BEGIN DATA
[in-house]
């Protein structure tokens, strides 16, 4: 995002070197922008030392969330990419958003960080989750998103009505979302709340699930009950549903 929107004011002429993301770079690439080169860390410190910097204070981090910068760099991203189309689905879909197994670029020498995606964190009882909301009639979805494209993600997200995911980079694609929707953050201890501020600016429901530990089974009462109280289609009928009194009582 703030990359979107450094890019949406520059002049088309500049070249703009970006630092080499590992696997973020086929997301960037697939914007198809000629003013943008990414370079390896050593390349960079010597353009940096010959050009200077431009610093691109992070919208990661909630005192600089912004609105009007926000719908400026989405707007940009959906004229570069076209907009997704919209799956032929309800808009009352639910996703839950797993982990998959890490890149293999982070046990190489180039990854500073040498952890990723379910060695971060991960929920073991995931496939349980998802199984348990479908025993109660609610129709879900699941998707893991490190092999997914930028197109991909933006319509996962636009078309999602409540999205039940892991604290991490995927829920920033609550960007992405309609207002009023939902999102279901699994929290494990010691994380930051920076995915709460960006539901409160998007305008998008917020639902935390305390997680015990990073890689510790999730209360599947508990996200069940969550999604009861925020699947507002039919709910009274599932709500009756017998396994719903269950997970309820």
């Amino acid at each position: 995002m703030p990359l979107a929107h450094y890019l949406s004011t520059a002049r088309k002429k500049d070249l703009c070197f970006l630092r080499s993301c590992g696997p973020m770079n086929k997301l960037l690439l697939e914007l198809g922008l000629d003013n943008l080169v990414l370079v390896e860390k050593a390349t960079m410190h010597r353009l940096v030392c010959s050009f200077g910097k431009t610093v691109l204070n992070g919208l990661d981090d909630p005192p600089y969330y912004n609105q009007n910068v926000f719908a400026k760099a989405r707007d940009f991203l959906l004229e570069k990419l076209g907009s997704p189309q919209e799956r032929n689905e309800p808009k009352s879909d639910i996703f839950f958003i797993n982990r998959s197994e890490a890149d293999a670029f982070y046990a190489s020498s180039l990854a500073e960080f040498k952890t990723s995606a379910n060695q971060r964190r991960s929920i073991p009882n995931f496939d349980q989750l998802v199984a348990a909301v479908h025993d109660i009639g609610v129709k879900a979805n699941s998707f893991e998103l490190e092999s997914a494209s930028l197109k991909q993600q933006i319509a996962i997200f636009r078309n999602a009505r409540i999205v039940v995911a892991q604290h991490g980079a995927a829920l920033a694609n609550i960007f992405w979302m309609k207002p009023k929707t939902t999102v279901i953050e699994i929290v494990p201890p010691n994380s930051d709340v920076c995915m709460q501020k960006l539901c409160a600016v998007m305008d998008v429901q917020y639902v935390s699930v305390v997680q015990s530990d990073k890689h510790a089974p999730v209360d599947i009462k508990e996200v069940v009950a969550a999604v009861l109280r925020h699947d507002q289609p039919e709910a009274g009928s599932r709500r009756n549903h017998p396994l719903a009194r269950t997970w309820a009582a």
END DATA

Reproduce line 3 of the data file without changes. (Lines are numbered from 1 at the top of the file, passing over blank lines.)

């Amino acid at each position: 995002m703030p990359l979107a929107h450094y890019l949406s004011t520059a002049r088309k002429k500049d070249l703009c070197f970006l630092r080499s993301c590992g696997p973020m770079n086929k997301l960037l690439l697939e914007l198809g922008l000629d003013n943008l080169v990414l370079v390896e860390k050593a390349t960079m410190h010597r353009l940096v030392c010959s050009f200077g910097k431009t610093v691109l204070n992070g919208l990661d981090d909630p005192p600089y969330y912004n609105q009007n910068v926000f719908a400026k760099a989405r707007d940009f991203l959906l004229e570069k990419l076209g907009s997704p189309q919209e799956r032929n689905e309800p808009k009352s879909d639910i996703f839950f958003i797993n982990r998959s197994e890490a890149d293999a670029f982070y046990a190489s020498s180039l990854a500073e960080f040498k952890t990723s995606a379910n060695q971060r964190r991960s929920i073991p009882n995931f496939d349980q989750l998802v199984a348990a909301v479908h025993d109660i009639g609610v129709k879900a979805n699941s998707f893991e998103l490190e092999s997914a494209s930028l197109k991909q993600q933006i319509a996962i997200f636009r078309n999602a009505r409540i999205v039940v995911a892991q604290h991490g980079a995927a829920l920033a694609n609550i960007f992405w979302m309609k207002p009023k929707t939902t999102v279901i953050e699994i929290v494990p201890p010691n994380s930051d709340v920076c995915m709460q501020k960006l539901c409160a600016v998007m305008d998008v429901q917020y639902v935390s699930v305390v997680q015990s530990d990073k890689h510790a089974p999730v209360d599947i009462k508990e996200v069940v009950a969550a999604v009861l109280r925020h699947d507002q289609p039919e709910a009274g009928s599932r709500r009756n549903h017998p396994l719903a009194r269950t997970w309820a009582a």